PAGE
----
South African electronic dance music (EDM) duo Goldfish like to mix it up — they combine house sounds with "real" instruments, jazz and African beats.
"It's all about live instruments," says Dominic Peters in an email interview from Cape Town. "Dave (Poole) plays saxophone and flute and I play electric double bass and keyboards. We mix this with dance beats and basically go nuts for about an hour and a half... sort of the re-invention of the DJ."
This brings to their sound what Peters describes as "human energy," adding that the idea is to use instruments in a way that make sense for the song, avoiding a karaoke style that kills the life in it.
This is Goldfish's first Canadian tour but as self-confessed "sushi and surfing" lovers they should do just fine. They perform at the Garibaldi Lift Company in Whistler on Sunday, Sept. 13 at 9:30 p.m.
Peters and Poole are known for having a sense of humour, with songs titled "One Million Views" — a dig at online viral culture — and "Three-Second Memory" — an ode to the short memory of goldfish.
"Having a sense of humour will help with everything in life," says Peters. "I think our 'One Million Views' video definitely ruffled a few feathers in the EDM world... but if you can't take the joke than maybe you have something to hide? Our view is if you can't make the effort to play, or at least mix, the music you make then there's something to laugh at there."
Both have classical and jazz training to draw on, a slightly unusual path to EDM.
"Getting degrees in music isn't essential, but it definitely sets you up for anything the music world throws at you," says Peters.
"It's sort of like working in theatre or studying Shakespeare before going into making movies. You'll never regret the extra training and knowledge. It definitely gives you an edge with songwriting... but that said living in Ibiza every summer when Goldfish just started was like Dance Music University, too."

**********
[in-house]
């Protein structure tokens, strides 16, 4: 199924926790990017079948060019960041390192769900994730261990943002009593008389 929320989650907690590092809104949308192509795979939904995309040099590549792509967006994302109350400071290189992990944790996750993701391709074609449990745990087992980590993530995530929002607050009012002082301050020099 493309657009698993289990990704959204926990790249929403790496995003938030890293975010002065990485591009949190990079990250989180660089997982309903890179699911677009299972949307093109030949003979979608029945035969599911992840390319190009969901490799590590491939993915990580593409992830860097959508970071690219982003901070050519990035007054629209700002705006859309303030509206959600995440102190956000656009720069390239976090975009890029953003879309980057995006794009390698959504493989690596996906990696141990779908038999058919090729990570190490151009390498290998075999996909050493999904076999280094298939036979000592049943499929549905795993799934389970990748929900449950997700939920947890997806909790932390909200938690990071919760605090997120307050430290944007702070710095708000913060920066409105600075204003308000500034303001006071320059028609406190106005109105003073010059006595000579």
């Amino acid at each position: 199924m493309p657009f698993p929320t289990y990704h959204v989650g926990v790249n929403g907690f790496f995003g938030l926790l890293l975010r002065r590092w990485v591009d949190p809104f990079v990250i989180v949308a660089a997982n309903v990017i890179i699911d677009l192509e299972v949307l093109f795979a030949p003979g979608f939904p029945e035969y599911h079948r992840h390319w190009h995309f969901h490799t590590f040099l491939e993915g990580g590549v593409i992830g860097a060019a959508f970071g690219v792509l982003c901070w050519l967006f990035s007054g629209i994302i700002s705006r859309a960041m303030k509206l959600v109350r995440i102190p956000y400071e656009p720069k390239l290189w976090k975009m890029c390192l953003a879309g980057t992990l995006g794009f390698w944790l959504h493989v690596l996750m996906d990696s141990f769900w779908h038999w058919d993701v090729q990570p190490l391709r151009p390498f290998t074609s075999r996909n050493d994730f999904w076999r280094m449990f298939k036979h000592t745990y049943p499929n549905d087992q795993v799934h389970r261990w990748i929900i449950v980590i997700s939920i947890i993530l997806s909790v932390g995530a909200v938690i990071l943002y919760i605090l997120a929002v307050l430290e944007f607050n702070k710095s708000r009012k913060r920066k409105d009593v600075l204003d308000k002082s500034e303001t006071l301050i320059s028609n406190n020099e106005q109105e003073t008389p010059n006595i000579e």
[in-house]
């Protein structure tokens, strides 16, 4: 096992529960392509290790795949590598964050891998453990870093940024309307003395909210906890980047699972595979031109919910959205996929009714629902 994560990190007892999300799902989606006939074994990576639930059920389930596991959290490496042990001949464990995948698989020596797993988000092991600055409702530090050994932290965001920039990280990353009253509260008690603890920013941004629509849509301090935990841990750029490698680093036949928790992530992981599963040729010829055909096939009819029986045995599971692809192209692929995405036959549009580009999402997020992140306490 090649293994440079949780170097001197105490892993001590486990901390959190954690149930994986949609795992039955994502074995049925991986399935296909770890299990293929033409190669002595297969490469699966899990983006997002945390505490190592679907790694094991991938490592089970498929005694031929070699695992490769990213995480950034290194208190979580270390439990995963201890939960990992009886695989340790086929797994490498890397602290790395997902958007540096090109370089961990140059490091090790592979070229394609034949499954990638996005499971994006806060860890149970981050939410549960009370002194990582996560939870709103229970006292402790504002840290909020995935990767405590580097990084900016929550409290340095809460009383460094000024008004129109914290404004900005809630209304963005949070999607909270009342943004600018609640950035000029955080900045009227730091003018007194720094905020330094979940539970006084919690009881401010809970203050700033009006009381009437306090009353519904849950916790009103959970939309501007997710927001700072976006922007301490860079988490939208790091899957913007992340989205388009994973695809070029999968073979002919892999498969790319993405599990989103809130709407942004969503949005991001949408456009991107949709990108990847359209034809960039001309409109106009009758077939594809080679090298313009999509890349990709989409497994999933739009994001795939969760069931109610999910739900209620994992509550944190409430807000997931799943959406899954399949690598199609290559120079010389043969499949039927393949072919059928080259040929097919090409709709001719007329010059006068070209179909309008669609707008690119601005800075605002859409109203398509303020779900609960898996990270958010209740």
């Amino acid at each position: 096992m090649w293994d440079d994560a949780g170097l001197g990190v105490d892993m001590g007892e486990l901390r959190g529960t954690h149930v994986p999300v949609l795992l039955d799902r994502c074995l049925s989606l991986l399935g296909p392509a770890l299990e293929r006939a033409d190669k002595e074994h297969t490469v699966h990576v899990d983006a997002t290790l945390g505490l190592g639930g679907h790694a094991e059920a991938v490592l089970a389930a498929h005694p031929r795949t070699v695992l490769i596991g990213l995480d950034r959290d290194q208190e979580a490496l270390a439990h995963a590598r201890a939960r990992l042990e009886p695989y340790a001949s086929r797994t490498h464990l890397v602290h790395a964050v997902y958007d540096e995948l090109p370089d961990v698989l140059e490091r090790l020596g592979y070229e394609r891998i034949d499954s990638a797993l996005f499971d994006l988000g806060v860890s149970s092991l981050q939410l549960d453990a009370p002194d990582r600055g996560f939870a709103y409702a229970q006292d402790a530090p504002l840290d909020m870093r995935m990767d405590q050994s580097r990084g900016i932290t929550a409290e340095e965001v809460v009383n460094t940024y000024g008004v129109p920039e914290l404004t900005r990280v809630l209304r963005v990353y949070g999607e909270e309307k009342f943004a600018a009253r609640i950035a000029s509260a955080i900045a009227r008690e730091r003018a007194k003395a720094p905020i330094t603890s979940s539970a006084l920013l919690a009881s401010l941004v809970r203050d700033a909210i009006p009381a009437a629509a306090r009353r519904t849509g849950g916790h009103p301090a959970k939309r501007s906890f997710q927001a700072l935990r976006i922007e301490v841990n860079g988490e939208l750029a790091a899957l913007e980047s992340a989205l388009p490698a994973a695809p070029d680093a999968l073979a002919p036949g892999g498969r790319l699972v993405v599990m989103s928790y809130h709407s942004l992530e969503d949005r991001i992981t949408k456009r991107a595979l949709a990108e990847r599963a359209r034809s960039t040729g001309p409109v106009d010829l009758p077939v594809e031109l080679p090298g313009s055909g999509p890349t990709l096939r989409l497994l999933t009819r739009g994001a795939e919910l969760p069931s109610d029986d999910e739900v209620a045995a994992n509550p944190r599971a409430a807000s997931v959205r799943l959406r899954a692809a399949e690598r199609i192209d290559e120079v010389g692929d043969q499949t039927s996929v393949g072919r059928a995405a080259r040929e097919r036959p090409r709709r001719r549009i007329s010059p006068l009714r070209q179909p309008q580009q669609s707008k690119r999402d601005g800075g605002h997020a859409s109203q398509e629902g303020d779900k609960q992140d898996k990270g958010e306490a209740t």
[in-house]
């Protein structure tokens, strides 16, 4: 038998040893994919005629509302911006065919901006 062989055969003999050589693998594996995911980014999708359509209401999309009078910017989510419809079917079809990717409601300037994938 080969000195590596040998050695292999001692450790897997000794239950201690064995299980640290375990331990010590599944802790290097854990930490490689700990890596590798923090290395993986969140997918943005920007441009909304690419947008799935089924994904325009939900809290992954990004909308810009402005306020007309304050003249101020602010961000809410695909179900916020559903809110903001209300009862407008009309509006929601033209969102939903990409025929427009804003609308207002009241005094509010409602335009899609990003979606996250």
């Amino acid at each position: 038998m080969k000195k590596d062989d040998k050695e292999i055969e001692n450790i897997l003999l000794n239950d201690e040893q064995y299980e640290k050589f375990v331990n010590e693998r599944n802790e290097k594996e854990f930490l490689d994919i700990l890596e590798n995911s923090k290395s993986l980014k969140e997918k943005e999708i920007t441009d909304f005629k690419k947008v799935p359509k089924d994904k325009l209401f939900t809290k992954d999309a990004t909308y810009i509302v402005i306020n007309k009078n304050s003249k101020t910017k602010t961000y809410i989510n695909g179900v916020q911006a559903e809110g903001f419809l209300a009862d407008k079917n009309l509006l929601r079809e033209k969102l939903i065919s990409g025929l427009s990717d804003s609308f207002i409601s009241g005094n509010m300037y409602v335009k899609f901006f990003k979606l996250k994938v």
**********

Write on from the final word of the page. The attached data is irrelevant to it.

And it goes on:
Their new single collaboration with French producer Dimmi, "The Storm," is out now and Peters says new releases are on the way.
Along with an education in Spanish clubland, there is the amazing music of Cape Town. Peters describes their hometown as culturally diverse and cosmopolitan, and says they are well supported.
"You're rubbing up alongside so many different cultures and vibes. It definitely has influenced our sound," Peters says.
"People know our music in a different way at home than maybe a new audience would in the middle of Ohio or in Budapest. Sometimes we drop a track that is absolutely massive in S.A., but no one knows it when you're playing at 3 a.m. in Budapest. That can be a great thing, as you can see what tracks they react to in the most honest way. It's like the ultimate focus group."
One particular highlight for them in their career was meeting the late South African leader Nelson Mandela.
"To hear him say, 'Ah, Goldfish,' in that classic voice when we were introduced before playing '46664' was an unforgettable moment," Peters says.
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